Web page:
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Re: distinguish whether variable holds string or node

Subject: Re: distinguish whether variable holds string or node set
From: Michael Kay <mike@xxxxxxxxxxxx>
Date: Mon, 14 Jun 2010 09:21:02 +0100
Re:  distinguish whether variable holds string or node
Well, then I'd rather stick to the "adopted standard". (Why is XSLT 2
so badly supported?)

Poor choice of words there. No-one supports XSLT 2.0 badly; they either support it well, or not at all.

If you mean, why have so few people implemented XSLT 2.0, then I think you have to ask the question "Why has company|person X not implemented XSLT 2.0" for a number of values of X, and then see if there is any commonality in the answers.

For the browser vendors, I think the answer is that none of them is particularly interested in making the first move. You don't get competitive advantage in the browser space by being the first to support new standards. There's a built-in inertia here that's a great drag on the industry.

For Microsoft, the answer is that they lost interest in XSLT, largely because they became over-enthusiastic about their own proprietary languages, and because of various power shifts between the various internal groups interested in XML technology. But that's me trying to read the tea-leaves: only Microsoft can give you the inside story, and I doubt they ever will.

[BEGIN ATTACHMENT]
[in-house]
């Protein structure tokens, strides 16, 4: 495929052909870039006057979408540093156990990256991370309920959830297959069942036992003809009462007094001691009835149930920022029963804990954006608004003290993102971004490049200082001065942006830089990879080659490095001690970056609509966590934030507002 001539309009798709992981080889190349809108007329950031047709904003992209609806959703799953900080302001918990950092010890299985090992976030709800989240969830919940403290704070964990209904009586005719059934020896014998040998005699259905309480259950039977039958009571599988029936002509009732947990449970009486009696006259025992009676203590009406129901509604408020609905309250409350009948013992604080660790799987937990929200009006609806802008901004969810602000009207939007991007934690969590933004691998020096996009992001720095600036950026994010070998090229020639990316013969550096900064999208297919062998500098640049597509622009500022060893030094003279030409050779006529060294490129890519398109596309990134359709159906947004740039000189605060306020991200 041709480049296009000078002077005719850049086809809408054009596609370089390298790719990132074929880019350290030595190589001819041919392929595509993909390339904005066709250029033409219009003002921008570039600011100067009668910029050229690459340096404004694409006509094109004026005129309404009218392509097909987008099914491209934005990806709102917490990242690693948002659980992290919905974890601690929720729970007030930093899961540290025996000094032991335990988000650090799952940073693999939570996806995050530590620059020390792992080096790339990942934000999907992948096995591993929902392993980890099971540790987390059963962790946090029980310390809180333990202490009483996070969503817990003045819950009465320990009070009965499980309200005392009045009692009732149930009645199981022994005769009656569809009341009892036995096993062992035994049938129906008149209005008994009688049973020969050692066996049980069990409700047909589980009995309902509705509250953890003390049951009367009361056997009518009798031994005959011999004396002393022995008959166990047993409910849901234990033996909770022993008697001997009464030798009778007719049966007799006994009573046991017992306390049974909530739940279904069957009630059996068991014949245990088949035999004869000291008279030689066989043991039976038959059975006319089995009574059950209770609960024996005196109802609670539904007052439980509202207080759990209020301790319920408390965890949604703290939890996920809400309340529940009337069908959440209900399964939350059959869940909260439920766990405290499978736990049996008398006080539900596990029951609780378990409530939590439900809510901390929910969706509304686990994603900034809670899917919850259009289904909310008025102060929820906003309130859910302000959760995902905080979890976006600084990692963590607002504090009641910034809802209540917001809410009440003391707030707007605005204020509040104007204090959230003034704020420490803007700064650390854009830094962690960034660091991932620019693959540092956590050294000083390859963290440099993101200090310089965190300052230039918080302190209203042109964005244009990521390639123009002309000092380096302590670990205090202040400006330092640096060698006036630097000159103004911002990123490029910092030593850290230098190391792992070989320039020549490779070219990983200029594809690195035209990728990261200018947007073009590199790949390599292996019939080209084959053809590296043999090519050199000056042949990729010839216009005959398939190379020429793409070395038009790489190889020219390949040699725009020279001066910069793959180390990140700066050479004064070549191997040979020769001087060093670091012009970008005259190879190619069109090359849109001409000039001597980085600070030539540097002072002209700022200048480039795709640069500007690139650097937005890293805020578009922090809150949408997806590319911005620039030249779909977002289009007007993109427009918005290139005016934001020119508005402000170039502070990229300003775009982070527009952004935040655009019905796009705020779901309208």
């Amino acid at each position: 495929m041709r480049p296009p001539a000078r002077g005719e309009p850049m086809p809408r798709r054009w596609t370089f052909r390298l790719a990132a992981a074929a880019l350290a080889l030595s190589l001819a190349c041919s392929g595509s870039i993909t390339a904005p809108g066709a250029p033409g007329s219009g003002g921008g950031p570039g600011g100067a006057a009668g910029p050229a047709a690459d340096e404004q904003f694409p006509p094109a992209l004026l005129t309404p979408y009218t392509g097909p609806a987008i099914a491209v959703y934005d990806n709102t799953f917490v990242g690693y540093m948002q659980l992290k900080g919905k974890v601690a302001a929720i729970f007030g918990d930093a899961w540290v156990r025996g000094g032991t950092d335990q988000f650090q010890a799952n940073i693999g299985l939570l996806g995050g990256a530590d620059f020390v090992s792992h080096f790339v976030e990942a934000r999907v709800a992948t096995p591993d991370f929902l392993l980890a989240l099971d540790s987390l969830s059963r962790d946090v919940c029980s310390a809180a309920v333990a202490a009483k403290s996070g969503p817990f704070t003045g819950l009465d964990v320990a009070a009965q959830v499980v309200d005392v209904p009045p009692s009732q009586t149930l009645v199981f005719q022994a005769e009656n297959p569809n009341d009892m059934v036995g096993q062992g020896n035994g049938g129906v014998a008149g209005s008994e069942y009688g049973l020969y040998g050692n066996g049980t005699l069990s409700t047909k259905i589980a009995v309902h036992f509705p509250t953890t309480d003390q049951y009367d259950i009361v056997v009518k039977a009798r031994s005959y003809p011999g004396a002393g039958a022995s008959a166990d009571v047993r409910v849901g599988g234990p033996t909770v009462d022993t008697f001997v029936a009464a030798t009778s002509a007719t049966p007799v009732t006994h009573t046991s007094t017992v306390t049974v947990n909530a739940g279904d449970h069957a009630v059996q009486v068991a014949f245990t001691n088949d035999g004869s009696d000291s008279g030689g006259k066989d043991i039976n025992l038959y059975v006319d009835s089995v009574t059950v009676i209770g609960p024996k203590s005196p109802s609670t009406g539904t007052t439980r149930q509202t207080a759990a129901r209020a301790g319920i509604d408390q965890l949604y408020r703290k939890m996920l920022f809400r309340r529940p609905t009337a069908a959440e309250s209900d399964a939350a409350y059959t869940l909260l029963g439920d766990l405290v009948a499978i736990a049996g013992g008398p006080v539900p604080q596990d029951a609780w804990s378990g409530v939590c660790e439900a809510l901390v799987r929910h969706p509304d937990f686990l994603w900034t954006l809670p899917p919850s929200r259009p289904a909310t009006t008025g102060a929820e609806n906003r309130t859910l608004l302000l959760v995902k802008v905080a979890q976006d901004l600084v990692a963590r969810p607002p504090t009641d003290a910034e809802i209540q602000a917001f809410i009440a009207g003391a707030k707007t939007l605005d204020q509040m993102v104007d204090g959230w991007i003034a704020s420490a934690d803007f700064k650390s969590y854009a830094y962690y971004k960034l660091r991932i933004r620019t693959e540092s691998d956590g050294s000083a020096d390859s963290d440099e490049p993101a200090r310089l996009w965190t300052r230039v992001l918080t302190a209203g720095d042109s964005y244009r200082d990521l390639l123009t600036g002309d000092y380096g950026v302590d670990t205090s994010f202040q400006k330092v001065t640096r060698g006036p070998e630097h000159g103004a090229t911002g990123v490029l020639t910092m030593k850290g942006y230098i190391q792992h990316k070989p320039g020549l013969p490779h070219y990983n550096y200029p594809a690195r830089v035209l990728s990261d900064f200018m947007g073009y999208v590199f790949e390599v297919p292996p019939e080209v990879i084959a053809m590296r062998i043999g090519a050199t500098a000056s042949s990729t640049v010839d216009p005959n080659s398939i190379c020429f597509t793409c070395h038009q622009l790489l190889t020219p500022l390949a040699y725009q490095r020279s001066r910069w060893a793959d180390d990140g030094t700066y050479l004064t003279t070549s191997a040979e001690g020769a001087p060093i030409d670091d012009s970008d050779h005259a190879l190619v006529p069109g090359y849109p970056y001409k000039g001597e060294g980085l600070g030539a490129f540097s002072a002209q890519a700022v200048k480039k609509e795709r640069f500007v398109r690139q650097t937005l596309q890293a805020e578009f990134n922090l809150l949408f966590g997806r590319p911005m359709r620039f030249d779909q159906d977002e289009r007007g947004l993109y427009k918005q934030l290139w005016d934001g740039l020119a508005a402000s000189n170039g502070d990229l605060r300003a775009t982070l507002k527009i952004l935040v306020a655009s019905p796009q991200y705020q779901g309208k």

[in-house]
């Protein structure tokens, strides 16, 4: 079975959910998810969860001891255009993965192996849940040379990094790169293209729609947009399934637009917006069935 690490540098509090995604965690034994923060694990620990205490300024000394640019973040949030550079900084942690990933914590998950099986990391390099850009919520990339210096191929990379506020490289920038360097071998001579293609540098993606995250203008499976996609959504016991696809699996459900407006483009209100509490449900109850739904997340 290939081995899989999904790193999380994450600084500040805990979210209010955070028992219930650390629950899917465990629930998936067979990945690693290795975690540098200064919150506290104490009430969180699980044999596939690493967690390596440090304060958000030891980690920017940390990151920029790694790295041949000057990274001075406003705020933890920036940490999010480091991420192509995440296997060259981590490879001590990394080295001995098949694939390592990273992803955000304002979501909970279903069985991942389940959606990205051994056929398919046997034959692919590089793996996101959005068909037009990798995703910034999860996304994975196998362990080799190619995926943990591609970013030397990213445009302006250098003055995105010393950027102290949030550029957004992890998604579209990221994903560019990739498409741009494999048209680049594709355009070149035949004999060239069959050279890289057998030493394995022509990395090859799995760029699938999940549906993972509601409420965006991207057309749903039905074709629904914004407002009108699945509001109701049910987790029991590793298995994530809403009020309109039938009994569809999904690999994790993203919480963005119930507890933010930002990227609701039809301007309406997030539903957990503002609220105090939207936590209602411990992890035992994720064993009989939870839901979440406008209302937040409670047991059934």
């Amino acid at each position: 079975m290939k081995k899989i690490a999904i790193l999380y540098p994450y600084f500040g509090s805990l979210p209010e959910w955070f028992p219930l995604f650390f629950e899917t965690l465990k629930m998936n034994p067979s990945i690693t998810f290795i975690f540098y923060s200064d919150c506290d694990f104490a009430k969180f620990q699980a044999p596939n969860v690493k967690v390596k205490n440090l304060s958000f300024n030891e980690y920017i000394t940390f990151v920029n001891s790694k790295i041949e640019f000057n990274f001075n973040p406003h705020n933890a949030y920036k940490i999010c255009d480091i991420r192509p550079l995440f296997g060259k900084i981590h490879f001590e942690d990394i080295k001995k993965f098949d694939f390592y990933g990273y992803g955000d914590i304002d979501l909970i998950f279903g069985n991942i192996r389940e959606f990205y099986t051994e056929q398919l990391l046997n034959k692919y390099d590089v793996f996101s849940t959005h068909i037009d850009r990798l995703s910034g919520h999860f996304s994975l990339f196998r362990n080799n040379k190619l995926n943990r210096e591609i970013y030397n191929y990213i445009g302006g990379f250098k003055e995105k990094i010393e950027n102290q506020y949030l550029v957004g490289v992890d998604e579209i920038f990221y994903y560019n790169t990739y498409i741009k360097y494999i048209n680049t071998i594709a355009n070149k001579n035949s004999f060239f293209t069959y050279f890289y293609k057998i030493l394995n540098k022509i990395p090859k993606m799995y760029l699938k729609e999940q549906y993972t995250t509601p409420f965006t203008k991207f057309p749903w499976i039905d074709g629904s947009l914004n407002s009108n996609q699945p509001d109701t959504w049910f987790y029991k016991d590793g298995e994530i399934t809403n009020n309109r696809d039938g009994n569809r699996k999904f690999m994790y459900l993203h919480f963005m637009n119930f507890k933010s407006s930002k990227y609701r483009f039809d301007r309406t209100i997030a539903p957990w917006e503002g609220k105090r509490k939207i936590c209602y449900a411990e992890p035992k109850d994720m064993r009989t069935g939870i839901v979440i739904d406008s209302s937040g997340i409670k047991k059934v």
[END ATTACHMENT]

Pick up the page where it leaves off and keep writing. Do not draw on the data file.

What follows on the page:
For a lot of the people who produced open-source XSLT 1.0 engines, I think you'll find that they did the 1.0 version for fun, or in a vague hope that they might find some unspecified revenue stream as a spin-off, perhaps having greatly underestimated the size of the task; and having done it, with a lot of hard work, a lot of fun, a lot of lost week-ends, and no revenue, they weren't inclined to start all over again.

But five XSLT 2.0 engines have been shipped, or five-and-a-half if you count Oracle, and I know of four more that are under development; if we get to the point where there are nine separately-developed implementations then we will have achieved far more than most programming language standards. And although some users are still sticking to XSLT 1.0 because that's the only thing supported in their favourite environment, a great many more have made the shift and are very pleased with the productivity benefits that it brings.

Michael Kay

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